José Fernando Garcia
Universidade Estadual Paulista Júlio de Mesquita Filho, Brazil
Graduated from the Faculty of Veterinary Medicine, University of Sao Paulo (1989), Master of Veterinary Science, Federal University of Rio Grande do Sul (1992) and Ph.D. in Animal Reproduction at the University of São Paulo (1995). He is currently Associate Professor at Universidade Estadual Paulista Julio de Mesquita Filho, having previously been professor at the University of São Paulo (1995-1997) and scientist at the Joint FAO / IAEA Programme Nuclear Techniques in Food and Agriculture (2003 to 2005). Coordinates the Laboratory of Animal Biochemistry and Molecular Biology, UNESP - Araçatuba, part of the Collaborating Centre for the International Atomic Energy Agency (IAEA) in Animal Genomics and Bioinformatics. Acting in different fields of Animal Biotechnology, in particular the following issues: selection and breeding assisted by molecular markers in livestock and diagnosis of infectious and parasitic diseases in animals by the use of related methods for nucleic acid analysis and genomic approaches. Also involved in international consortiums for genome sequencing and analytical tools development such as: Bos taurus, Bos indicus, Bus bubalis (water buffalo) and Capra hircus (goat). Active member of the International Society of Animal Genetics (ISAG). In Brazil, was Treasurer of the Brazilian Society of Embryo Technology (SBTE) for two terms (96/97 and 98/99) and its President (2008/2010). In 2010 completed an MBA at Fundacao Getulio Vargas in Sao Paulo, in the area of Strategic Management and Economic Affairs. Member of the National Biosafety Technical Commission (CTNBio) of the Ministry of Science and Technology during the biennium 2010 to 2011.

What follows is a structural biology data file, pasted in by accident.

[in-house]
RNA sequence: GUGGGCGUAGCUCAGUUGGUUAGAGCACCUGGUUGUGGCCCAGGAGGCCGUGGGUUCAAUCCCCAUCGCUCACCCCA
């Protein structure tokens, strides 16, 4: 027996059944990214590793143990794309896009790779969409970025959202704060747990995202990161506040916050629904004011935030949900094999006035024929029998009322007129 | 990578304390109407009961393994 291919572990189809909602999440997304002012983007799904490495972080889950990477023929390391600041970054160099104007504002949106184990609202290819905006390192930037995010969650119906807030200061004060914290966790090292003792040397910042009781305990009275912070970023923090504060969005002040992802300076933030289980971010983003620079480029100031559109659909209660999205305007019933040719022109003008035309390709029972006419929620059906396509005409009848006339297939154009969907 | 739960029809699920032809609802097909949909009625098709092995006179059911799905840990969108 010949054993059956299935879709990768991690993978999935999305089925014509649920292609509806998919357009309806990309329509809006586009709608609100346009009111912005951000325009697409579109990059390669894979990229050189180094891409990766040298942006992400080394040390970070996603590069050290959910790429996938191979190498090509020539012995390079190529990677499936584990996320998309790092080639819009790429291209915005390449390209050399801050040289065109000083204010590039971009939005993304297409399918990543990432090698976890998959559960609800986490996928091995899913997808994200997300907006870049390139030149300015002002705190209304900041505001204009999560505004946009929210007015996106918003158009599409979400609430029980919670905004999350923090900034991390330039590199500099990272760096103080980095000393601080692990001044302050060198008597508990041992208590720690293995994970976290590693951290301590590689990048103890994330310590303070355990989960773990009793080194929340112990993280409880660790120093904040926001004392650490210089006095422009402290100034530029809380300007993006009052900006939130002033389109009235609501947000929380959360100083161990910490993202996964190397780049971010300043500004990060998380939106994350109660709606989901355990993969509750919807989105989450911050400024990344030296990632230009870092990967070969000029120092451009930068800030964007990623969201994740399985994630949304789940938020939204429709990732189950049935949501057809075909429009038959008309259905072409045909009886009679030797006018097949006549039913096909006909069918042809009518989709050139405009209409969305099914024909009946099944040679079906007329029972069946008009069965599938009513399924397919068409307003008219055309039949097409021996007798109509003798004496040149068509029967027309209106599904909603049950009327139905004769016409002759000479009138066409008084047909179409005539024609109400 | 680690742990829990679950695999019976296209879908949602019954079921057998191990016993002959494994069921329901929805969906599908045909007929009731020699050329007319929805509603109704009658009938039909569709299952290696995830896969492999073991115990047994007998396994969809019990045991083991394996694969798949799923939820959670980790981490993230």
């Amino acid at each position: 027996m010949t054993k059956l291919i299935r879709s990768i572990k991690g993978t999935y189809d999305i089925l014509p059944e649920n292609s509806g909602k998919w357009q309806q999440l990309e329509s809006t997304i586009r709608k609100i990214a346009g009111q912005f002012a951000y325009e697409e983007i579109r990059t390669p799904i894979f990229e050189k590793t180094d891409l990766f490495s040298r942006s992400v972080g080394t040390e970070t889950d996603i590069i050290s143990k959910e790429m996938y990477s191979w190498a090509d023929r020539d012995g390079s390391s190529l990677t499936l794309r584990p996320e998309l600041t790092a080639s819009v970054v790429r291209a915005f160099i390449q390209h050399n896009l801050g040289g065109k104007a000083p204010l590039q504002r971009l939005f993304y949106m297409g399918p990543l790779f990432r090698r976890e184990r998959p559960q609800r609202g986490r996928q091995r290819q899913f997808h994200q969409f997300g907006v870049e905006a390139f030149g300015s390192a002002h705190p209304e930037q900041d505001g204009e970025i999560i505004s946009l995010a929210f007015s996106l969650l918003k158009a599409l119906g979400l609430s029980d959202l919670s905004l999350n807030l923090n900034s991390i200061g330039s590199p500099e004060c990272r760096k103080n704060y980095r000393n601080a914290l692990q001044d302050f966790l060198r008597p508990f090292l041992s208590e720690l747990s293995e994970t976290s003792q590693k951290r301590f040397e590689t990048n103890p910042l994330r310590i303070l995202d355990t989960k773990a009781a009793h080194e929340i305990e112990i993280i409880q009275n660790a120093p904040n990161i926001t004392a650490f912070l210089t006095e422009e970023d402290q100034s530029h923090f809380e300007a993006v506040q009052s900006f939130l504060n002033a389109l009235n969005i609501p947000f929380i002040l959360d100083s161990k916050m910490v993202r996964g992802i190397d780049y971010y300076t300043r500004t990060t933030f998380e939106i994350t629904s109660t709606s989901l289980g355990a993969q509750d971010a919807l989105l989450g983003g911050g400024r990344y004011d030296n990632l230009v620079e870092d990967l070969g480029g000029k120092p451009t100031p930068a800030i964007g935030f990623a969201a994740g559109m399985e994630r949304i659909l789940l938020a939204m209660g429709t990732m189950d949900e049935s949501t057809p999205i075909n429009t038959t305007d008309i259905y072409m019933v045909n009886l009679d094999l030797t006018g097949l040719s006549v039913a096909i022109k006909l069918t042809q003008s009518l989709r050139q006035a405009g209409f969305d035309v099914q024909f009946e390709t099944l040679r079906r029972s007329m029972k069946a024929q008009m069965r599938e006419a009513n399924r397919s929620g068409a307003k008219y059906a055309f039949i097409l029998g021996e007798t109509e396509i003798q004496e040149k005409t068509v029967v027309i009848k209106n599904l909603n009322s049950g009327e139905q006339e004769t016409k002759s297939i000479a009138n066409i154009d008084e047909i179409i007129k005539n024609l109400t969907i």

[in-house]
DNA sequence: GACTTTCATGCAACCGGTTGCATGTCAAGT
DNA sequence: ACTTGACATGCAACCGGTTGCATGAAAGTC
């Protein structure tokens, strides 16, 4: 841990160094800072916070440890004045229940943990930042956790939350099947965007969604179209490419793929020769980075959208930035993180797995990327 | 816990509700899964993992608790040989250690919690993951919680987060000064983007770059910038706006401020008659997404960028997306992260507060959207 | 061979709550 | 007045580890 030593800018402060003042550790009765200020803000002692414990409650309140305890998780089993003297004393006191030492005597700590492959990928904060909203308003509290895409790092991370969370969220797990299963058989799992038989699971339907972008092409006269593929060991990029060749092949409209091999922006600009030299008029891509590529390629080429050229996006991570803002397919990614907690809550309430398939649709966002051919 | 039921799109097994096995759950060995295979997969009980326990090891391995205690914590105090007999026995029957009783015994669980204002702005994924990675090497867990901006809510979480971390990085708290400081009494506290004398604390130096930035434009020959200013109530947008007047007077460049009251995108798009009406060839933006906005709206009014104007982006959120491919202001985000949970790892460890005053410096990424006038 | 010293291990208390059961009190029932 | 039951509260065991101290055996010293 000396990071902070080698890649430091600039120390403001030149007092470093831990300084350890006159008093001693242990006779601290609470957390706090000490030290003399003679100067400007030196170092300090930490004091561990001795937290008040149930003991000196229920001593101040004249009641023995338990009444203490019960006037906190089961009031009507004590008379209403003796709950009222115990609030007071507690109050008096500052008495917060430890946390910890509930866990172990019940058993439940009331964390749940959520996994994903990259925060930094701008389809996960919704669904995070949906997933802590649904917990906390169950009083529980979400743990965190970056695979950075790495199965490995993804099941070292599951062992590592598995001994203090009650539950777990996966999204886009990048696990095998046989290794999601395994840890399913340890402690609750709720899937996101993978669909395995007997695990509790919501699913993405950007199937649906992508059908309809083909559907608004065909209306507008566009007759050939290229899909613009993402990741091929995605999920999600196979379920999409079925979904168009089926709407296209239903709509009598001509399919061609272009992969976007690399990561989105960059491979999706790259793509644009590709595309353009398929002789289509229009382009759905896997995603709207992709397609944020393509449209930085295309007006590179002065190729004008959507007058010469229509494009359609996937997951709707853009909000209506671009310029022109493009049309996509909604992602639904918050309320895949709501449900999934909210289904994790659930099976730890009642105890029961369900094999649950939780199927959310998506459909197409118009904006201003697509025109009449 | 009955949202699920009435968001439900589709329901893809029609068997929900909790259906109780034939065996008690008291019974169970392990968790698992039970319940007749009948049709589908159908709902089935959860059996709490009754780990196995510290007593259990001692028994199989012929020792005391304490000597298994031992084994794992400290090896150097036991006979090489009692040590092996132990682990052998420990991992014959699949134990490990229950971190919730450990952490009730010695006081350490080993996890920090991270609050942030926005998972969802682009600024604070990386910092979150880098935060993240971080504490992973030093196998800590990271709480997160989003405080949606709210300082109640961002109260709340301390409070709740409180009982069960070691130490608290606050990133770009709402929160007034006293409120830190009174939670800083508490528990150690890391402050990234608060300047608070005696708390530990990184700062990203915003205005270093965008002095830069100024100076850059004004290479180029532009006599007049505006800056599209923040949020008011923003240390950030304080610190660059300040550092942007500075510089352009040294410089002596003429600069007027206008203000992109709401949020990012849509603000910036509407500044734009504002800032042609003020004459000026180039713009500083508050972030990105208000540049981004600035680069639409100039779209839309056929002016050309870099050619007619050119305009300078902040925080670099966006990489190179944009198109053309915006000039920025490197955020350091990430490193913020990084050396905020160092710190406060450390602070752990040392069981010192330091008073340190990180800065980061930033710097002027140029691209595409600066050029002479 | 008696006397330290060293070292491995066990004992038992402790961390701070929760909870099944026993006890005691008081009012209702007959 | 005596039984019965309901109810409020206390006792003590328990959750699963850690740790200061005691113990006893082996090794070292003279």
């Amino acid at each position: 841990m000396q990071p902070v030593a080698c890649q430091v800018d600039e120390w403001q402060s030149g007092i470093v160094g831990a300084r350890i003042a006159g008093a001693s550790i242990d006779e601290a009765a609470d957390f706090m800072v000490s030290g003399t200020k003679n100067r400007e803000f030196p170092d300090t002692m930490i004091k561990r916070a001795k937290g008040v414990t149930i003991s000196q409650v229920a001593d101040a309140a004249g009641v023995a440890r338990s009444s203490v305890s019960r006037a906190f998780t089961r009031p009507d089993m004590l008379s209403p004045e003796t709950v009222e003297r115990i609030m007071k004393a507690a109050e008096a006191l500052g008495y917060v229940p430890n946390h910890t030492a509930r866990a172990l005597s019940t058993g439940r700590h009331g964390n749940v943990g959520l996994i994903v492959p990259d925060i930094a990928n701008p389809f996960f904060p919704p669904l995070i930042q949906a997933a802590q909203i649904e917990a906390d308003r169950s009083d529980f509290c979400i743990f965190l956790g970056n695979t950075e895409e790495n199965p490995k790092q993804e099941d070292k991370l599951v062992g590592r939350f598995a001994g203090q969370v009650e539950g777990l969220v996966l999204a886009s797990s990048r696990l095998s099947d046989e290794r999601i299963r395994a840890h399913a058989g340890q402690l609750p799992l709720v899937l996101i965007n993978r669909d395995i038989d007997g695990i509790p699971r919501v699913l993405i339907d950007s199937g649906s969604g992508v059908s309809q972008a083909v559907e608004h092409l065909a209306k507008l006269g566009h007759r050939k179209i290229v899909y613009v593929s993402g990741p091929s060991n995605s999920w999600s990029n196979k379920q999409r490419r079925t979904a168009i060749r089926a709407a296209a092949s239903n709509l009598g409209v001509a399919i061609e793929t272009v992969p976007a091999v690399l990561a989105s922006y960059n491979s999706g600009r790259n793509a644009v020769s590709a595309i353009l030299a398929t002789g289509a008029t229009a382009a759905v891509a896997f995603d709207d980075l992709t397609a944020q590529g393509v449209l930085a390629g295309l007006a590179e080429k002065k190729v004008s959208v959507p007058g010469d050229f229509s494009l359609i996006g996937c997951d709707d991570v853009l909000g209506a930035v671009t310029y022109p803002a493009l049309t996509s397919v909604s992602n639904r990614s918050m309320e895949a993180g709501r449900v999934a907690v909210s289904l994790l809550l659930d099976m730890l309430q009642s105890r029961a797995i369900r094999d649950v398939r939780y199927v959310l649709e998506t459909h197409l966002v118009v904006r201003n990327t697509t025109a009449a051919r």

From the assembly of a "de novo" genome to its functional exploration: The short story of Bos indicus.
In order to explore the vast possibilities offered by genomics, the starting point is the existence of a reference assembly, which one can trust in order to build new hypothesis and make correct assumptions. In the case of mammals, except for human, some primates and laboratory animals, there are still few examples of high quality reference genomes. The bovine was the first livestock species to have it accomplished (first draft of Bos taurus released in 2009), even though it is still being updated. In 2009, a new initiative was started in order to produce a "de novo" assembly of the bovine sub-species Bos indicus, the most important for tropical regions of the world (particularly to Brazil). The first draft of this assembly is ready and new windows for exploration are being opened right now. Exome capture analysis, RNAseq, SNP chip development, genome wide association studies and genomic selection are just some of the possible approaches to help us to develop new tools for better understanding and exploring livestock as the protein producing machines they represent. This talk will present and discuss these approaches in practical perspectives.